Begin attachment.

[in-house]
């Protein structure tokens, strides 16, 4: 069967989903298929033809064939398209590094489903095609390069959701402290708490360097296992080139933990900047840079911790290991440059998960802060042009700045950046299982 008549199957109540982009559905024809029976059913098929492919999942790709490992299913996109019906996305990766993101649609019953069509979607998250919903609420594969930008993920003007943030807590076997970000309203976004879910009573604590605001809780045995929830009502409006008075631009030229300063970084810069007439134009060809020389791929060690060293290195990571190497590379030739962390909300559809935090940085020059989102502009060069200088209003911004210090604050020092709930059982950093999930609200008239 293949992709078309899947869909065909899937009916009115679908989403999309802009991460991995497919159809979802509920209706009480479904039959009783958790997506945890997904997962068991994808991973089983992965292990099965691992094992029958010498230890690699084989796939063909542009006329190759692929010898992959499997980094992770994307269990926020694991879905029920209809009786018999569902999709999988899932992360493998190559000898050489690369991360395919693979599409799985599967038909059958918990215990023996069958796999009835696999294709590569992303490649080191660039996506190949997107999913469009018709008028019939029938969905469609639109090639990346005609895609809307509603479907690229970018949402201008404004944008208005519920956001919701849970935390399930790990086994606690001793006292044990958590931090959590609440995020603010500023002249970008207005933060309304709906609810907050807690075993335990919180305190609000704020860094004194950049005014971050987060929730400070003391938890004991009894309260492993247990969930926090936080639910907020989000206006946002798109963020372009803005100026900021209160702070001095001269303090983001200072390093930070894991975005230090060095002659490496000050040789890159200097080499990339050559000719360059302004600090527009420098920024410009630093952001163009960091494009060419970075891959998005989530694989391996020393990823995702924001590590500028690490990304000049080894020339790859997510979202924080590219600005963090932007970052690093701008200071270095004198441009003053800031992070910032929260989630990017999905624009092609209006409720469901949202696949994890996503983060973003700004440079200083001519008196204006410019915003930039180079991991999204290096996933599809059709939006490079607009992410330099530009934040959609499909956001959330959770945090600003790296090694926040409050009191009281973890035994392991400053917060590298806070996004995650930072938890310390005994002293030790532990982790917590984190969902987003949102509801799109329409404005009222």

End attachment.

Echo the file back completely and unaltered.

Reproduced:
[in-house]
């Protein structure tokens, strides 16, 4: 069967989903298929033809064939398209590094489903095609390069959701402290708490360097296992080139933990900047840079911790290991440059998960802060042009700045950046299982 008549199957109540982009559905024809029976059913098929492919999942790709490992299913996109019906996305990766993101649609019953069509979607998250919903609420594969930008993920003007943030807590076997970000309203976004879910009573604590605001809780045995929830009502409006008075631009030229300063970084810069007439134009060809020389791929060690060293290195990571190497590379030739962390909300559809935090940085020059989102502009060069200088209003911004210090604050020092709930059982950093999930609200008239 293949992709078309899947869909065909899937009916009115679908989403999309802009991460991995497919159809979802509920209706009480479904039959009783958790997506945890997904997962068991994808991973089983992965292990099965691992094992029958010498230890690699084989796939063909542009006329190759692929010898992959499997980094992770994307269990926020694991879905029920209809009786018999569902999709999988899932992360493998190559000898050489690369991360395919693979599409799985599967038909059958918990215990023996069958796999009835696999294709590569992303490649080191660039996506190949997107999913469009018709008028019939029938969905469609639109090639990346005609895609809307509603479907690229970018949402201008404004944008208005519920956001919701849970935390399930790990086994606690001793006292044990958590931090959590609440995020603010500023002249970008207005933060309304709906609810907050807690075993335990919180305190609000704020860094004194950049005014971050987060929730400070003391938890004991009894309260492993247990969930926090936080639910907020989000206006946002798109963020372009803005100026900021209160702070001095001269303090983001200072390093930070894991975005230090060095002659490496000050040789890159200097080499990339050559000719360059302004600090527009420098920024410009630093952001163009960091494009060419970075891959998005989530694989391996020393990823995702924001590590500028690490990304000049080894020339790859997510979202924080590219600005963090932007970052690093701008200071270095004198441009003053800031992070910032929260989630990017999905624009092609209006409720469901949202696949994890996503983060973003700004440079200083001519008196204006410019915003930039180079991991999204290096996933599809059709939006490079607009992410330099530009934040959609499909956001959330959770945090600003790296090694926040409050009191009281973890035994392991400053917060590298806070996004995650930072938890310390005994002293030790532990982790917590984190969902987003949102509801799109329409404005009222």